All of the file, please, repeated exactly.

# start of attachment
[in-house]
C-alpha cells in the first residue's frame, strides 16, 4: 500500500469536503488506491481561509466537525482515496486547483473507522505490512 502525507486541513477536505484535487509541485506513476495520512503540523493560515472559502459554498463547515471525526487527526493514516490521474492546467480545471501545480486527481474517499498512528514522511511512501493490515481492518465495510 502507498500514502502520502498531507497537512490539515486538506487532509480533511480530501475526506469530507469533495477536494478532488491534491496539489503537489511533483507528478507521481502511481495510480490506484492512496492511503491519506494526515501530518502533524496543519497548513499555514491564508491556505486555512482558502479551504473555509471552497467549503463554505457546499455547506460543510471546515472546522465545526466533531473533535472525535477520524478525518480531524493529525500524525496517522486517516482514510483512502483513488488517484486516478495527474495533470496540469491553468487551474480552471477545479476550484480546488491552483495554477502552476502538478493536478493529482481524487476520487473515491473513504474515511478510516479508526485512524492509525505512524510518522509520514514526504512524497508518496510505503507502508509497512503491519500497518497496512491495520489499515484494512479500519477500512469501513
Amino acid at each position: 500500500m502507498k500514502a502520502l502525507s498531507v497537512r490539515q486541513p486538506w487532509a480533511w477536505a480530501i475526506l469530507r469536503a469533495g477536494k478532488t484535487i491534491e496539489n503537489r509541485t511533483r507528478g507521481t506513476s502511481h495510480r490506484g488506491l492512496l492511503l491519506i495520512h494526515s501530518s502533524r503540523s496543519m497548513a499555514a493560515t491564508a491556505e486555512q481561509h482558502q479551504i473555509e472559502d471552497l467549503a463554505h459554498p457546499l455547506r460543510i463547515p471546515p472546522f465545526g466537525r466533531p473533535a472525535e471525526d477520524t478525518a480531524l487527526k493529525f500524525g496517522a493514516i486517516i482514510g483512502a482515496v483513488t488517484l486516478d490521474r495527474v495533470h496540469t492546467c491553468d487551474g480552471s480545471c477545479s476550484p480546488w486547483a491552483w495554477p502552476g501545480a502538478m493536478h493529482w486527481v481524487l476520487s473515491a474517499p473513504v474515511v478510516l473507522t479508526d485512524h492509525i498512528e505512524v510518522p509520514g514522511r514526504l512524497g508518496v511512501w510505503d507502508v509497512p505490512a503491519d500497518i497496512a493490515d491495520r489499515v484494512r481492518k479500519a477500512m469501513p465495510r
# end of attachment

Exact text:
[in-house]
C-alpha cells in the first residue's frame, strides 16, 4: 500500500469536503488506491481561509466537525482515496486547483473507522505490512 502525507486541513477536505484535487509541485506513476495520512503540523493560515472559502459554498463547515471525526487527526493514516490521474492546467480545471501545480486527481474517499498512528514522511511512501493490515481492518465495510 502507498500514502502520502498531507497537512490539515486538506487532509480533511480530501475526506469530507469533495477536494478532488491534491496539489503537489511533483507528478507521481502511481495510480490506484492512496492511503491519506494526515501530518502533524496543519497548513499555514491564508491556505486555512482558502479551504473555509471552497467549503463554505457546499455547506460543510471546515472546522465545526466533531473533535472525535477520524478525518480531524493529525500524525496517522486517516482514510483512502483513488488517484486516478495527474495533470496540469491553468487551474480552471477545479476550484480546488491552483495554477502552476502538478493536478493529482481524487476520487473515491473513504474515511478510516479508526485512524492509525505512524510518522509520514514526504512524497508518496510505503507502508509497512503491519500497518497496512491495520489499515484494512479500519477500512469501513
Amino acid at each position: 500500500m502507498k500514502a502520502l502525507s498531507v497537512r490539515q486541513p486538506w487532509a480533511w477536505a480530501i475526506l469530507r469536503a469533495g477536494k478532488t484535487i491534491e496539489n503537489r509541485t511533483r507528478g507521481t506513476s502511481h495510480r490506484g488506491l492512496l492511503l491519506i495520512h494526515s501530518s502533524r503540523s496543519m497548513a499555514a493560515t491564508a491556505e486555512q481561509h482558502q479551504i473555509e472559502d471552497l467549503a463554505h459554498p457546499l455547506r460543510i463547515p471546515p472546522f465545526g466537525r466533531p473533535a472525535e471525526d477520524t478525518a480531524l487527526k493529525f500524525g496517522a493514516i486517516i482514510g483512502a482515496v483513488t488517484l486516478d490521474r495527474v495533470h496540469t492546467c491553468d487551474g480552471s480545471c477545479s476550484p480546488w486547483a491552483w495554477p502552476g501545480a502538478m493536478h493529482w486527481v481524487l476520487s473515491a474517499p473513504v474515511v478510516l473507522t479508526d485512524h492509525i498512528e505512524v510518522p509520514g514522511r514526504l512524497g508518496v511512501w510505503d507502508v509497512p505490512a503491519d500497518i497496512a493490515d491495520r489499515v484494512r481492518k479500519a477500512m469501513p465495510r